Blossom time

We are in the midst of a slow, gradual blossom season. Most of our varieties are flowering well this year, and there has been good weather for pollinators mixed with cool temperatures that have kept the blossoms going for a long time. Our later blooming varieties, including Northern Spy, Golden Delicious, and Freedom are all in full bloom, while the petals are starting to fall from Liberty, Mac, and Williams Pride. Our neighbors' honeybees are visiting, along with bumblebees and other native pollinators. A week from now we should have a better sense of fruit set, but everything looks good at this point for the apples.

It has been great to visit with people who have come to the tasting room hours on Saturdays. We have the time to really talk with folks, which is a pleasure. We love the energy and craziness of pick your own weekends and Cider Days in the fall, but it's nice to have some more laid back retail time as well.

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King blossom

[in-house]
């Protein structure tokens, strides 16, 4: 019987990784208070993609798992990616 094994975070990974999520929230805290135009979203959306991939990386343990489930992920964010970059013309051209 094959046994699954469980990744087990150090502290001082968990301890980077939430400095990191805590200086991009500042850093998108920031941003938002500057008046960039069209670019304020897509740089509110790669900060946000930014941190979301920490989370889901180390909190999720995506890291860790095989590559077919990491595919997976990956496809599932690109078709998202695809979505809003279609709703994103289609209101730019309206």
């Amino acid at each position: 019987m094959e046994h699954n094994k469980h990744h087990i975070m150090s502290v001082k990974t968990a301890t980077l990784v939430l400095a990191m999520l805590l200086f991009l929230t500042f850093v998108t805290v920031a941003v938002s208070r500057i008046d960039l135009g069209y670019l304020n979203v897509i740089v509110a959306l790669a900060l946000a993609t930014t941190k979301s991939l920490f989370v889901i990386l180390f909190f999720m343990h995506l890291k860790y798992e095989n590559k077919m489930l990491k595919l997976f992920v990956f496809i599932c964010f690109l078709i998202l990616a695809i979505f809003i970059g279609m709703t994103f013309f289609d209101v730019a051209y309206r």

Spring has sprung at last

After a long, cold, snowy winter, we are finally looking at brown grass instead of white snow in the orchard. We had a lot of drifted snow, so were worried about vole damage. Voles can use the snow to move around, accessing things like apple trees to eat without being exposed to cold and predators. The young trees we have wire cages on fared well, with two trees suffering damage. However, we did have a number of mature trees that lost bark to voles, both lower scaffolds of branches and some damage on trunks. Given the number of trees that were engulfed in snow up to five feet deep, the losses were light. We were able to finish pruning while the snow melted, despite a late start thanks to all that snow and bitterly cold temperatures. Now we await dry ground so we can get the pruned wood out of the orchard. Snow melt has been pretty gentle and gradual, so the ground is drying faster than it often does this time of year.